Since assuming the premiership after 2011 elections, Yingluck has struggled to overcome allegations that she is her brother’s puppet. The Pheu Thai party’s landslide victory came largely thanks to Thaksin. The campaign slogan — “Thaksin Thinks, Pheu Thai Acts” — made the party’s political mechanics blatantly clear.
Yingluck’s opponents say she is carrying on the practices of her billionaire brother by using the family fortune and state funds to influence voters and cement her grip on power. But she has widespread support among Thailand’s poor majority because of the populist policies that have brought them things like virtually free health care.
During her first two years in office, Yingluck walked a careful tightrope with the army and her political rivals, managing an unspoken truce that kept the nation calm. But the last few months have badly shaken her grip on power. Critics say she brought much of it on herself with a badly misjudged attempt to rehabilitate Thaksin in a general amnesty bill that triggered widespread opposition. Thaksin, now living in Dubai, has lived overseas since 2008 to avoid a prison sentence on corruption charges that he says were politically motivated.
Yingluck’s economic competence has also come under attack, particularly over a disastrous rice-pledging scheme that has cost the government billions of dollars, left it with massive amounts of unsold rice and drawn criticism from the International Monetary Fund. On Thursday, Thailand’s anti-corruption commission announced that it would investigate her role in it, saying she may have been criminally negligent.
A separate corruption case now under scrutiny could also see Yingluck’s party thrown out of office and its members barred from politics.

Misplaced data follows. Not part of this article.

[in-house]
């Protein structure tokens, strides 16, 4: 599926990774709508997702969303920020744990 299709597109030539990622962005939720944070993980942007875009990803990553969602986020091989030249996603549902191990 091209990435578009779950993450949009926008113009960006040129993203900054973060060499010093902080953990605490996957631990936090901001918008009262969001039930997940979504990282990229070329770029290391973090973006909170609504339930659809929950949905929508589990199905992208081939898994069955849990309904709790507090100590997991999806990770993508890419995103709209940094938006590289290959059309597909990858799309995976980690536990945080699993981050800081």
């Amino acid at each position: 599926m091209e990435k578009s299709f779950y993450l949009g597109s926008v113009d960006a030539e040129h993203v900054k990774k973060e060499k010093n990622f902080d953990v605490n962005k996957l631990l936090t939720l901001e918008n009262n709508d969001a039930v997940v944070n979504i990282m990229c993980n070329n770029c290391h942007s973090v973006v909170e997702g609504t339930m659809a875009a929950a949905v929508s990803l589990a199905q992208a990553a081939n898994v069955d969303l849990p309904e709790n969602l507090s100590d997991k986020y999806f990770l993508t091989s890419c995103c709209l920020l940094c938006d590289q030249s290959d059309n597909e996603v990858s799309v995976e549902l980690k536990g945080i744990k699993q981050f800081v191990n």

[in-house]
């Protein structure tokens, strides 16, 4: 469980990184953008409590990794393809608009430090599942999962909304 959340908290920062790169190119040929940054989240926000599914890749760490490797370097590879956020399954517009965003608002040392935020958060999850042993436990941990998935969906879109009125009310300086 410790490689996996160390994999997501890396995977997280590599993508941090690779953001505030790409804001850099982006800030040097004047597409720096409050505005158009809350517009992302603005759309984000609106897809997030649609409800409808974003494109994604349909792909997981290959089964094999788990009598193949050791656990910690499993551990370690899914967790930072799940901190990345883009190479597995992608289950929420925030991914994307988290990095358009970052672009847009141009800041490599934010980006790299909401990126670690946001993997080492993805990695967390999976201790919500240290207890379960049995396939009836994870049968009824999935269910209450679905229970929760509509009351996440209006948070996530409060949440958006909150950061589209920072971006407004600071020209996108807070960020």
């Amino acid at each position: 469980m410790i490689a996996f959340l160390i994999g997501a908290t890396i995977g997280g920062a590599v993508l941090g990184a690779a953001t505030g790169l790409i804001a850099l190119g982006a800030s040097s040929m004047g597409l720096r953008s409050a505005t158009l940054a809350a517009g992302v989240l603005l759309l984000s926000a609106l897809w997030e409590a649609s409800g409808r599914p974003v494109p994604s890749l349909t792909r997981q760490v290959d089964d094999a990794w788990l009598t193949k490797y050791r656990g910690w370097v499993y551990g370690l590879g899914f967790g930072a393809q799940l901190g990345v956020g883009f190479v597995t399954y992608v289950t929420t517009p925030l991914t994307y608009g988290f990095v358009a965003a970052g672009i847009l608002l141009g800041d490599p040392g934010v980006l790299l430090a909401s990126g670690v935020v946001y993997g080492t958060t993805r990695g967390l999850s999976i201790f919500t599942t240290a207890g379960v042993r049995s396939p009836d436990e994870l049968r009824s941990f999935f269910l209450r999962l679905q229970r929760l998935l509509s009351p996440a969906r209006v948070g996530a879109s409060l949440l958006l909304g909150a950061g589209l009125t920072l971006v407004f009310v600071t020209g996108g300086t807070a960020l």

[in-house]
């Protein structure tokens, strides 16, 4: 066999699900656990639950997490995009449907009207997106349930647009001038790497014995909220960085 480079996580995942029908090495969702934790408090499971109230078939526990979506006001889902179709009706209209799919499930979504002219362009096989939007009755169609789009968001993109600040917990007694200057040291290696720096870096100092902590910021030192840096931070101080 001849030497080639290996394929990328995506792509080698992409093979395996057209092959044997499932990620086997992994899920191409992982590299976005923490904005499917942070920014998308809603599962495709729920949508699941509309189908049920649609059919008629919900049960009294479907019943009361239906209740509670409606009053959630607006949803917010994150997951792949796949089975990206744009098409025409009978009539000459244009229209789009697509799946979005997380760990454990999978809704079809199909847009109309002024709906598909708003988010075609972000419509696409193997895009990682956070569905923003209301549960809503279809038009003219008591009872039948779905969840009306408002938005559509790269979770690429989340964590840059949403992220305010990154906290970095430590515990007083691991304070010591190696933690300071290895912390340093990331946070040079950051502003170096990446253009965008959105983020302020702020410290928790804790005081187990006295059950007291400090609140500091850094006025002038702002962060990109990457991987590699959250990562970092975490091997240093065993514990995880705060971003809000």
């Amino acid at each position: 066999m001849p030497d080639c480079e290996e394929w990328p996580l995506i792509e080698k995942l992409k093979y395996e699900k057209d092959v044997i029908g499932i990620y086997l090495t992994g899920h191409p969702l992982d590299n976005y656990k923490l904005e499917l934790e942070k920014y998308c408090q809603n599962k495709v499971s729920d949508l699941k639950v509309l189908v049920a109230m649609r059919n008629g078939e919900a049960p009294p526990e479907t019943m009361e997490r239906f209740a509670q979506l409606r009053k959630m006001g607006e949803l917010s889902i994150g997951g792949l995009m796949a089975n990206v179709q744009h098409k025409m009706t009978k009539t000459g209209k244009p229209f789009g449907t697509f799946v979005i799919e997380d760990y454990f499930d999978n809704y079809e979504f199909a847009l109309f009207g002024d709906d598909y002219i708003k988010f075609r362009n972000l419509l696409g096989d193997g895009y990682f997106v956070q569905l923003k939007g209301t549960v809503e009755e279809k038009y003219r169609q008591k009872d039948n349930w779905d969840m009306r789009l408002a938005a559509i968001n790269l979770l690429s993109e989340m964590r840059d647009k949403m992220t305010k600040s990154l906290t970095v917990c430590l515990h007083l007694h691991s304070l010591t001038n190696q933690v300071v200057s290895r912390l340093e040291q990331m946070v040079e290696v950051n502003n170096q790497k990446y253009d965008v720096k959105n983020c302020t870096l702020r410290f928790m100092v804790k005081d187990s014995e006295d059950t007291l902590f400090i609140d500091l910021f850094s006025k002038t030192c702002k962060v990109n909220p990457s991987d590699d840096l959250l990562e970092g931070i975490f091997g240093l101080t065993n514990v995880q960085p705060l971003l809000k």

Although clashes between police and protesters have occurred, Yingluck has mostly taken a soft approach to dealing with the latest unrest, ordering security forces to avert violence. It is a strategy that risks making her appear weak, but one she must pursue because she does not want to give the army any reason to intervene.
Last month, Yingluck dissolved the lower house of parliament and called Feb. 2 elections to ease tensions. But Suthep is demanding reform before any vote is held. The protesters want to install a nonelected council of “good people” to take power, while Yingluck says the constitution bars her from stepping down as caretaker prime minister and allows no legal means to delay the ballot.
The result is deadlock, with no clear way out.
“She’s not done a bad job, given that she has responded to everything that has been thrown at her,” said Chris Baker, a political economist who has co-authored several books about Thaksin. “I don’t think there’s very much she can do in terms of negotiation at the moment.”
The tone of the protest movement has become venomous in recent weeks. The Thai tradition of politeness has been cast aside, and Yingluck’s femininity, an asset at the start of her term, has been used against her in crude tirades from the protest stage.
The strain has been evident, and Yingluck has occasionally teared up in public, once asking: “Do you not want me to set foot on Thai soil anymore?”
On Friday, a confident Yingluck said she was doing her best.
“I don’t know what happened to democracy in Thailand,” she told reporters. “But we have to keep (our) democracy. That’s why we have to . . . have elections as soon as possible.”